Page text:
The race to develop and deploy highly automated vehicles (HAVs) is well underway.

If you live in Arizona, you can catch an HAV ride of your own. Simultaneously, the push to establish rules and regulations to govern HAV behavior, and the activity of the firms that build and operate them, is proceeding at a pace of its own.

For attorneys advising clients in this space, that means keeping an eye out for new law, sometimes opaque informal regulatory guidance, and the day-to-day pulse of regulators.

Here are a few practice tips for practitioners looking to keep their HAV clients on the road:

1. Federal, State, Local: Where Should Attorneys Look for Rules of the Road?

There are dramatic differences in HAV technology along the SAE continuum of automation. For that reason, the scope of development and deployment projects entertained by your client will, as a technical matter, vary widely. No less diverse are the regulatory environments that confront those projects. Federal, state, and even local authorities have each assumed roles in the oversight of the technology, making each testing and deployment plan a unique undertaking.

Federally, statutes specifically related to HAVs are easy enough to comply with—there are none. Instead, with last session’s failure of the AV START Act, existing bodies of federal safety regulation continue to control. For purposes of systems not contemplated by Federal Motor Vehicle Safety Standards (FMVSS), interpretive guidance from Department of Transportation entities largely governs.

States are another matter entirely. No uniform approach to HAV permitting or oversight has been adopted by the various labs of democracy. California regulators—of which there are several—maintain utterly different expectations than do regulators in Arizona, Texas, North Carolina, or any number of other jurisdictions.

Yet, unlike their federal counterparts, state HAV regulation is more frequently grounded in discrete enabling legislation which provides a good indication about the level of activity permissible within the state. State law will likely serve as the cornerstone of any testing and deployment planning.

Local jurisdictions, often large municipalities, present another complicating element. Where they aren’t specifically preempted from regulating HAVs, these jurisdictions have increasingly significant information sharing expectations of the HAV operators on their roads.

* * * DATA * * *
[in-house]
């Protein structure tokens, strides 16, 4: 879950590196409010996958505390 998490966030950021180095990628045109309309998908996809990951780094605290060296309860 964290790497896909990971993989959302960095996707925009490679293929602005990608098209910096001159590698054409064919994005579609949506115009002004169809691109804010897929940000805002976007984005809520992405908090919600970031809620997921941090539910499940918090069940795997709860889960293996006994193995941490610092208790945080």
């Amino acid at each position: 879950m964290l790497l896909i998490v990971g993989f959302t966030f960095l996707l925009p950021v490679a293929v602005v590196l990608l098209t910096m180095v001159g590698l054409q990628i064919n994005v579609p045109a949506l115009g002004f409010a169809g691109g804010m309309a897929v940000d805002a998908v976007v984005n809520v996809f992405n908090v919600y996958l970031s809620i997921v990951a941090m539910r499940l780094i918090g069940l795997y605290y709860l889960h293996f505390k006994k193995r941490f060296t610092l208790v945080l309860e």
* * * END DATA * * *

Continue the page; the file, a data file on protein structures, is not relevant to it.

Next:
To that end, local jurisdictions, like San Francisco, have requested voluntary compliance with regulatory programs that have no basis in binding authority. Navigating those expectations while your clients operate on a city’s streets is less a legal calculus than a political one.

2. How to Interpret ‘Soft Law'—The Centrality of Informal Guidance

Ever since Google requested clarification from the National Highway Traffic Safety Administration about how it understands the term “driver,” ambiguity has been inherent in the law of HAVs. In part, this is because the development of a new FMVSS takes, on average, seven years to complete the notice-and-comment rule-making process.

Thus, without a practicable alternative, and in response to an obvious need, the U.S. Department of Transportation has done what it can, without specific legislative direction, to introduce some level of predictability in the field by promulgating guidance on an informal basis. That guidance—a form of “soft law”—is now on its third iteration: “A.V. 3.0: Preparing for the Future of Transportation.”

Under the terms of A.V. 3.0, the DOT has outlined for HAV developers areas of focus and concern that it expects them to emphasize, from cyber security to operational limits. While this guidance is technically voluntary, developers tend to hew closely to its terms and have even submitted self-assessments based on its terms. Without many other rules of the road available, an attorney that overlooks DOT informal guidance risks rousing unwanted attention.

3. Regulatory Engagement—A Little Proactive Conversation Can Save Big Headaches

Each HAV firm and each HAV deployment presents a different opportunity for regulatory engagement. Given that regulators are still in the infancy of their interaction with HAVs, every case offers some insight into the particular eccentricities of that jurisdiction. To that end, maintaining a relationship with relevant regulators, particularly state regulators charged with issuing and renewing testing and deployment permits, is vital.

While state agencies may appear to be undifferentiated and monolithic, when it comes to HAV regulation, there is often a specific cadre of people charged with working on related issues. Getting to know those folks and keeping them abreast of testing and deployment decisions goes a long way toward avoiding the natural tension that may arise from a regulator feeling caught by surprise by a client’s activity.

Ultimately, knowing where to look for authority, understanding how to interpret that authority, and keeping a good handle on the regulatory environment are not sufficient for the effective representation of an HAV client, but they are necessary steps to keeping your HAV clients on the road. More importantly, by adhering to these fundamentals, more HAV firms will be able to keep their life-saving technology moving forward.

Author Information

Glynna Christian is a New York-based partner with Orrick, Herrington & Sutcliffe in the global Technology Transactions Practice and co-leads the firm’s Automotive Technology & Mobility Group.

Ian Adams is an attorney in Orrick’s Public Policy Practice, based in Sacramento.